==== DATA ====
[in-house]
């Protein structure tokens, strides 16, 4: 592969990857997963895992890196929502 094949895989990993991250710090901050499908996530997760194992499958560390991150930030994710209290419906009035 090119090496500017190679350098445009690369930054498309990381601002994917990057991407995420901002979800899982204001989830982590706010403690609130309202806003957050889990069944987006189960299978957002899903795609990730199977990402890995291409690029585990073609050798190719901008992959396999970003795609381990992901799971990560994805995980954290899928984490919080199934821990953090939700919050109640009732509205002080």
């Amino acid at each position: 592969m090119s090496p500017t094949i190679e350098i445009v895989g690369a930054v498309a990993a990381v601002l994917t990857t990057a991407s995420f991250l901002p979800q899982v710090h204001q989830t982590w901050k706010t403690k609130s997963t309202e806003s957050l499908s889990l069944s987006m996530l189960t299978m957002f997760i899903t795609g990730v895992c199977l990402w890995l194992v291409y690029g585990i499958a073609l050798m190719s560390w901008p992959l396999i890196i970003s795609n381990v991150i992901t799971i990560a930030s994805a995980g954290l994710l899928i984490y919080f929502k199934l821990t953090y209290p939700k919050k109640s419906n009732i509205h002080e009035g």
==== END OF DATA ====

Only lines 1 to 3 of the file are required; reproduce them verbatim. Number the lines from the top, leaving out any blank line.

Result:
[in-house]
């Protein structure tokens, strides 16, 4: 592969990857997963895992890196929502 094949895989990993991250710090901050499908996530997760194992499958560390991150930030994710209290419906009035 090119090496500017190679350098445009690369930054498309990381601002994917990057991407995420901002979800899982204001989830982590706010403690609130309202806003957050889990069944987006189960299978957002899903795609990730199977990402890995291409690029585990073609050798190719901008992959396999970003795609381990992901799971990560994805995980954290899928984490919080199934821990953090939700919050109640009732509205002080």
């Amino acid at each position: 592969m090119s090496p500017t094949i190679e350098i445009v895989g690369a930054v498309a990993a990381v601002l994917t990857t990057a991407s995420f991250l901002p979800q899982v710090h204001q989830t982590w901050k706010t403690k609130s997963t309202e806003s957050l499908s889990l069944s987006m996530l189960t299978m957002f997760i899903t795609g990730v895992c199977l990402w890995l194992v291409y690029g585990i499958a073609l050798m190719s560390w901008p992959l396999i890196i970003s795609n381990v991150i992901t799971i990560a930030s994805a995980g954290l994710l899928i984490y919080f929502k199934l821990t953090y209290p939700k919050k109640s419906n009732i509205h002080e009035g």